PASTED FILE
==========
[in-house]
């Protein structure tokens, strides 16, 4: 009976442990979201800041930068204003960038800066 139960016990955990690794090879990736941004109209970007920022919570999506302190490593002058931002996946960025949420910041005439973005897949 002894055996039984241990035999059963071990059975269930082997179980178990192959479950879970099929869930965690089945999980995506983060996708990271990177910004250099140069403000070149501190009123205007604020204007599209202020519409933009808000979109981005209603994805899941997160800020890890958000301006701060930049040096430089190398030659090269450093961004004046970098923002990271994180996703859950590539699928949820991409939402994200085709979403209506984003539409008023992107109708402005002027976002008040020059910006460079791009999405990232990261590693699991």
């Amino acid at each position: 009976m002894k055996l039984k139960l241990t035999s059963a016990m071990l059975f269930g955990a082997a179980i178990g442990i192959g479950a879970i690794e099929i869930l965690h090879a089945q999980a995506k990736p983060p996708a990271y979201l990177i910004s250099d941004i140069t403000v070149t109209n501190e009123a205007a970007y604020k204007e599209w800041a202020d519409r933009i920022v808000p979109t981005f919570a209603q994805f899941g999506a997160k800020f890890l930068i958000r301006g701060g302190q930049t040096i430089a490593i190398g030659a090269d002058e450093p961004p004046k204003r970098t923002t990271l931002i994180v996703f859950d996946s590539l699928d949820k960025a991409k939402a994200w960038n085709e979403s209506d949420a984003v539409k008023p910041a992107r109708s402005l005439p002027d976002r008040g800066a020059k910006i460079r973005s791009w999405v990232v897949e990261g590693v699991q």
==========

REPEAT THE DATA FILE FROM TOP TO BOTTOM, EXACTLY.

[in-house]
């Protein structure tokens, strides 16, 4: 009976442990979201800041930068204003960038800066 139960016990955990690794090879990736941004109209970007920022919570999506302190490593002058931002996946960025949420910041005439973005897949 002894055996039984241990035999059963071990059975269930082997179980178990192959479950879970099929869930965690089945999980995506983060996708990271990177910004250099140069403000070149501190009123205007604020204007599209202020519409933009808000979109981005209603994805899941997160800020890890958000301006701060930049040096430089190398030659090269450093961004004046970098923002990271994180996703859950590539699928949820991409939402994200085709979403209506984003539409008023992107109708402005002027976002008040020059910006460079791009999405990232990261590693699991």
């Amino acid at each position: 009976m002894k055996l039984k139960l241990t035999s059963a016990m071990l059975f269930g955990a082997a179980i178990g442990i192959g479950a879970i690794e099929i869930l965690h090879a089945q999980a995506k990736p983060p996708a990271y979201l990177i910004s250099d941004i140069t403000v070149t109209n501190e009123a205007a970007y604020k204007e599209w800041a202020d519409r933009i920022v808000p979109t981005f919570a209603q994805f899941g999506a997160k800020f890890l930068i958000r301006g701060g302190q930049t040096i430089a490593i190398g030659a090269d002058e450093p961004p004046k204003r970098t923002t990271l931002i994180v996703f859950d996946s590539l699928d949820k960025a991409k939402a994200w960038n085709e979403s209506d949420a984003v539409k008023p910041a992107r109708s402005l005439p002027d976002r008040g800066a020059k910006i460079r973005s791009w999405v990232v897949e990261g590693v699991q």